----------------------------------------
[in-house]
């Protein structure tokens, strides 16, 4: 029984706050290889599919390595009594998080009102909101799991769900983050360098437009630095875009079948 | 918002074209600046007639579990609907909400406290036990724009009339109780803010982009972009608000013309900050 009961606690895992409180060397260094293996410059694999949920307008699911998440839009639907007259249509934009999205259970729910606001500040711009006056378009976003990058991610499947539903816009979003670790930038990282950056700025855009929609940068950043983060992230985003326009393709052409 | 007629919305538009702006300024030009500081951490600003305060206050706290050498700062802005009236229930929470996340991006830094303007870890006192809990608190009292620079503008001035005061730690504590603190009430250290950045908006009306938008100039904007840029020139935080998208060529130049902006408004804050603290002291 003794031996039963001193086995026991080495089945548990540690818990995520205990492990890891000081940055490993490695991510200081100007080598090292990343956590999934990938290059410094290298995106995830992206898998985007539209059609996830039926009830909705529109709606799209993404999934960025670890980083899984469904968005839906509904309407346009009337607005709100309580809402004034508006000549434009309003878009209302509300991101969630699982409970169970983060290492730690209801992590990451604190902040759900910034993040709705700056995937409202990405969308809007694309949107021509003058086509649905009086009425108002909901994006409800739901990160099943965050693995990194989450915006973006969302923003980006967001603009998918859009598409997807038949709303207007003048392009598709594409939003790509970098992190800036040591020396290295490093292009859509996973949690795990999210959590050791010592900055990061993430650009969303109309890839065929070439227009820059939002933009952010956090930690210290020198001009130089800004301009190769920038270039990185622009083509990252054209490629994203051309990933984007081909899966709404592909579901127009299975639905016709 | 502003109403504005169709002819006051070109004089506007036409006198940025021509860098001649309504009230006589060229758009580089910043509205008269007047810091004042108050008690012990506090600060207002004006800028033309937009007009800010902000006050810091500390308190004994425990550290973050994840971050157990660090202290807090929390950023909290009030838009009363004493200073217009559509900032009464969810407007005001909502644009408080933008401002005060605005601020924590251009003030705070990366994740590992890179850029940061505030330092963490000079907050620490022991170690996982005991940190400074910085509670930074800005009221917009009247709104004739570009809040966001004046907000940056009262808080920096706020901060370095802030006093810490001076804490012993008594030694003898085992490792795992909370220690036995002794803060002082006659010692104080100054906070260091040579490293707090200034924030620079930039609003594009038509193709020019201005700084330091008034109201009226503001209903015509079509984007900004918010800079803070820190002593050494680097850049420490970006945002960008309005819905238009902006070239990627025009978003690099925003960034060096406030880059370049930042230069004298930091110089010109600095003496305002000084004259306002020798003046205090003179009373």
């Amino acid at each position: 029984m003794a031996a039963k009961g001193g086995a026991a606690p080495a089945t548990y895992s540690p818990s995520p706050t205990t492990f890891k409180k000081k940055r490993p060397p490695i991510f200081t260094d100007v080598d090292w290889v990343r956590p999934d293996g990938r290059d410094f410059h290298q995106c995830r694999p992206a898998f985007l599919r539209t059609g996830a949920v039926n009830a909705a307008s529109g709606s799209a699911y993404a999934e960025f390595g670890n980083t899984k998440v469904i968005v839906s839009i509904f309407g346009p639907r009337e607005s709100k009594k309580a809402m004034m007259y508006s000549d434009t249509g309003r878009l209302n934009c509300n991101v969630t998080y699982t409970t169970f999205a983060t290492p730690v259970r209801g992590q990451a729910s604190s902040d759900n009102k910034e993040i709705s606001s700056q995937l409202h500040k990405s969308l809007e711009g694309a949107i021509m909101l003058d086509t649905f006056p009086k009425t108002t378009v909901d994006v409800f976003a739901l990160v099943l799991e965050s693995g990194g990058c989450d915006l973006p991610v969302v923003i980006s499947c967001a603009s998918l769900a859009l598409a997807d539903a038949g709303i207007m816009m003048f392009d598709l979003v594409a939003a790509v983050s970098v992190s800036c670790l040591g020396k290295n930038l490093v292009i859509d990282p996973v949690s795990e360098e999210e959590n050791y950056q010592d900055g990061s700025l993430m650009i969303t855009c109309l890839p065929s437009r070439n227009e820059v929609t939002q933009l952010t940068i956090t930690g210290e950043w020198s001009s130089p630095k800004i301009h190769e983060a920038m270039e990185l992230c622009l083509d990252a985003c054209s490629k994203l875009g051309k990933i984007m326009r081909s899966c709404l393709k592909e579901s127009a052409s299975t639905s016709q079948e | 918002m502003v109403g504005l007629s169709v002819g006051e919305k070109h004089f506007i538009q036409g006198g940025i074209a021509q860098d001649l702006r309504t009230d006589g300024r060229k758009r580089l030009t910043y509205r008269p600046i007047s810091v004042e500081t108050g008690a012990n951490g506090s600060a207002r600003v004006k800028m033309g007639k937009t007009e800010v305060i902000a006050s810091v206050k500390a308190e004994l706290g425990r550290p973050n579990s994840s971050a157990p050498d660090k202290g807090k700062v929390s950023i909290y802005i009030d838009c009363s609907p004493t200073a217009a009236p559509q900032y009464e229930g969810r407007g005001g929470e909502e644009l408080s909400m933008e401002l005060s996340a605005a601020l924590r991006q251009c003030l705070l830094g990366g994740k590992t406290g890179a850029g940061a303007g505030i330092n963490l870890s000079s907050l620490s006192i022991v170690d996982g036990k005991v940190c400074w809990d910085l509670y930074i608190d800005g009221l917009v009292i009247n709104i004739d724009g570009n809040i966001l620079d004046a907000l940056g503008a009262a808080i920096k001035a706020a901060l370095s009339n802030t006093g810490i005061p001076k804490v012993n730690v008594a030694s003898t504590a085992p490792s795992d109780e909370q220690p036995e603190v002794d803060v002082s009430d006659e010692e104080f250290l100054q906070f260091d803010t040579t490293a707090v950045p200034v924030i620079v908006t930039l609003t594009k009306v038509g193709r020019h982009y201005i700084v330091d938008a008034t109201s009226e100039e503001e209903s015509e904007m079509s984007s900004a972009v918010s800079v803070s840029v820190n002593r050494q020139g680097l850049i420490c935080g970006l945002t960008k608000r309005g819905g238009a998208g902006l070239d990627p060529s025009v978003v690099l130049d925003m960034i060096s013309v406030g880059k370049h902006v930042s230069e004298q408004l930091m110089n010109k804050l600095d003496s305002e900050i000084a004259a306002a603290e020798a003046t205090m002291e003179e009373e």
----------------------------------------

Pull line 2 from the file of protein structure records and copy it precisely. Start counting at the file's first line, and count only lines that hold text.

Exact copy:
């Protein structure tokens, strides 16, 4: 029984706050290889599919390595009594998080009102909101799991769900983050360098437009630095875009079948 | 918002074209600046007639579990609907909400406290036990724009009339109780803010982009972009608000013309900050 009961606690895992409180060397260094293996410059694999949920307008699911998440839009639907007259249509934009999205259970729910606001500040711009006056378009976003990058991610499947539903816009979003670790930038990282950056700025855009929609940068950043983060992230985003326009393709052409 | 007629919305538009702006300024030009500081951490600003305060206050706290050498700062802005009236229930929470996340991006830094303007870890006192809990608190009292620079503008001035005061730690504590603190009430250290950045908006009306938008100039904007840029020139935080998208060529130049902006408004804050603290002291 003794031996039963001193086995026991080495089945548990540690818990995520205990492990890891000081940055490993490695991510200081100007080598090292990343956590999934990938290059410094290298995106995830992206898998985007539209059609996830039926009830909705529109709606799209993404999934960025670890980083899984469904968005839906509904309407346009009337607005709100309580809402004034508006000549434009309003878009209302509300991101969630699982409970169970983060290492730690209801992590990451604190902040759900910034993040709705700056995937409202990405969308809007694309949107021509003058086509649905009086009425108002909901994006409800739901990160099943965050693995990194989450915006973006969302923003980006967001603009998918859009598409997807038949709303207007003048392009598709594409939003790509970098992190800036040591020396290295490093292009859509996973949690795990999210959590050791010592900055990061993430650009969303109309890839065929070439227009820059939002933009952010956090930690210290020198001009130089800004301009190769920038270039990185622009083509990252054209490629994203051309990933984007081909899966709404592909579901127009299975639905016709 | 502003109403504005169709002819006051070109004089506007036409006198940025021509860098001649309504009230006589060229758009580089910043509205008269007047810091004042108050008690012990506090600060207002004006800028033309937009007009800010902000006050810091500390308190004994425990550290973050994840971050157990660090202290807090929390950023909290009030838009009363004493200073217009559509900032009464969810407007005001909502644009408080933008401002005060605005601020924590251009003030705070990366994740590992890179850029940061505030330092963490000079907050620490022991170690996982005991940190400074910085509670930074800005009221917009009247709104004739570009809040966001004046907000940056009262808080920096706020901060370095802030006093810490001076804490012993008594030694003898085992490792795992909370220690036995002794803060002082006659010692104080100054906070260091040579490293707090200034924030620079930039609003594009038509193709020019201005700084330091008034109201009226503001209903015509079509984007900004918010800079803070820190002593050494680097850049420490970006945002960008309005819905238009902006070239990627025009978003690099925003960034060096406030880059370049930042230069004298930091110089010109600095003496305002000084004259306002020798003046205090003179009373």